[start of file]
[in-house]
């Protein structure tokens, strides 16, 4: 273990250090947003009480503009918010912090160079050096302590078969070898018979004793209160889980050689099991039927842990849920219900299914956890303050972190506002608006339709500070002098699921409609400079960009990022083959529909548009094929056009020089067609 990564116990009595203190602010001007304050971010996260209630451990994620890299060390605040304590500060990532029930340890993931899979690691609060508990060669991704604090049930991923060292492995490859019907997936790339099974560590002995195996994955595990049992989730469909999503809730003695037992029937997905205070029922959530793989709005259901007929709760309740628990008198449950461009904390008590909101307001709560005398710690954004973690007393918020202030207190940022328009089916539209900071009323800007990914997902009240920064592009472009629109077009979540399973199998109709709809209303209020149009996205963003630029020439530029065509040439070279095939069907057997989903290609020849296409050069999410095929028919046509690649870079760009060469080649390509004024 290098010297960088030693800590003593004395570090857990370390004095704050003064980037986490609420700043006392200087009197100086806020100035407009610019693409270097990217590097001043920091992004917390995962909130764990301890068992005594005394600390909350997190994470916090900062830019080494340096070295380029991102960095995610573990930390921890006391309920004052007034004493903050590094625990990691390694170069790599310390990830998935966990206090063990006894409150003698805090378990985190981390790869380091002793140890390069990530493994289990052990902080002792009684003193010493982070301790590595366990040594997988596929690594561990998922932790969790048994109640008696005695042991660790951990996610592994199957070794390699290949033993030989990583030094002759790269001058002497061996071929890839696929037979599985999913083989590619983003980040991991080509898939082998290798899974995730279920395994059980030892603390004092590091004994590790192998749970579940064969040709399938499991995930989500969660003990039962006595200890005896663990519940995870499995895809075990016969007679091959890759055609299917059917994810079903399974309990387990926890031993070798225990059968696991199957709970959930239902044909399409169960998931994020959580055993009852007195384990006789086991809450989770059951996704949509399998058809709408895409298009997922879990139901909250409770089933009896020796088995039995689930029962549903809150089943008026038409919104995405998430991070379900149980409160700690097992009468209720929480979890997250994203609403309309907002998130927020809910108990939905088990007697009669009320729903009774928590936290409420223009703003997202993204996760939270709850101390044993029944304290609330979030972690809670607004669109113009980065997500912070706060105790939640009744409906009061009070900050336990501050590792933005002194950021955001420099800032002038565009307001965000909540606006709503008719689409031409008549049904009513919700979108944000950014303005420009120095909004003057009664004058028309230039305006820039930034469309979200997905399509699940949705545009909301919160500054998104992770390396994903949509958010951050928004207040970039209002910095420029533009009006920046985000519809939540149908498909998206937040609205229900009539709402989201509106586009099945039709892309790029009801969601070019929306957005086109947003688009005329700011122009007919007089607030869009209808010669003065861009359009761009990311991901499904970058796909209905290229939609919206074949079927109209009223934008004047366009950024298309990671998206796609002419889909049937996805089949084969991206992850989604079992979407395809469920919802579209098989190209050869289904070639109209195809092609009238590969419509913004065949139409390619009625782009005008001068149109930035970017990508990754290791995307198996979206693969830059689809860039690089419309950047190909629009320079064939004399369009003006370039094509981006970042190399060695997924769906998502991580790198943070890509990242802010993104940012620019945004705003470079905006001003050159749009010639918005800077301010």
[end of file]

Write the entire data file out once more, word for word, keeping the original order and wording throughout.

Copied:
[in-house]
């Protein structure tokens, strides 16, 4: 273990250090947003009480503009918010912090160079050096302590078969070898018979004793209160889980050689099991039927842990849920219900299914956890303050972190506002608006339709500070002098699921409609400079960009990022083959529909548009094929056009020089067609 990564116990009595203190602010001007304050971010996260209630451990994620890299060390605040304590500060990532029930340890993931899979690691609060508990060669991704604090049930991923060292492995490859019907997936790339099974560590002995195996994955595990049992989730469909999503809730003695037992029937997905205070029922959530793989709005259901007929709760309740628990008198449950461009904390008590909101307001709560005398710690954004973690007393918020202030207190940022328009089916539209900071009323800007990914997902009240920064592009472009629109077009979540399973199998109709709809209303209020149009996205963003630029020439530029065509040439070279095939069907057997989903290609020849296409050069999410095929028919046509690649870079760009060469080649390509004024 290098010297960088030693800590003593004395570090857990370390004095704050003064980037986490609420700043006392200087009197100086806020100035407009610019693409270097990217590097001043920091992004917390995962909130764990301890068992005594005394600390909350997190994470916090900062830019080494340096070295380029991102960095995610573990930390921890006391309920004052007034004493903050590094625990990691390694170069790599310390990830998935966990206090063990006894409150003698805090378990985190981390790869380091002793140890390069990530493994289990052990902080002792009684003193010493982070301790590595366990040594997988596929690594561990998922932790969790048994109640008696005695042991660790951990996610592994199957070794390699290949033993030989990583030094002759790269001058002497061996071929890839696929037979599985999913083989590619983003980040991991080509898939082998290798899974995730279920395994059980030892603390004092590091004994590790192998749970579940064969040709399938499991995930989500969660003990039962006595200890005896663990519940995870499995895809075990016969007679091959890759055609299917059917994810079903399974309990387990926890031993070798225990059968696991199957709970959930239902044909399409169960998931994020959580055993009852007195384990006789086991809450989770059951996704949509399998058809709408895409298009997922879990139901909250409770089933009896020796088995039995689930029962549903809150089943008026038409919104995405998430991070379900149980409160700690097992009468209720929480979890997250994203609403309309907002998130927020809910108990939905088990007697009669009320729903009774928590936290409420223009703003997202993204996760939270709850101390044993029944304290609330979030972690809670607004669109113009980065997500912070706060105790939640009744409906009061009070900050336990501050590792933005002194950021955001420099800032002038565009307001965000909540606006709503008719689409031409008549049904009513919700979108944000950014303005420009120095909004003057009664004058028309230039305006820039930034469309979200997905399509699940949705545009909301919160500054998104992770390396994903949509958010951050928004207040970039209002910095420029533009009006920046985000519809939540149908498909998206937040609205229900009539709402989201509106586009099945039709892309790029009801969601070019929306957005086109947003688009005329700011122009007919007089607030869009209808010669003065861009359009761009990311991901499904970058796909209905290229939609919206074949079927109209009223934008004047366009950024298309990671998206796609002419889909049937996805089949084969991206992850989604079992979407395809469920919802579209098989190209050869289904070639109209195809092609009238590969419509913004065949139409390619009625782009005008001068149109930035970017990508990754290791995307198996979206693969830059689809860039690089419309950047190909629009320079064939004399369009003006370039094509981006970042190399060695997924769906998502991580790198943070890509990242802010993104940012620019945004705003470079905006001003050159749009010639918005800077301010």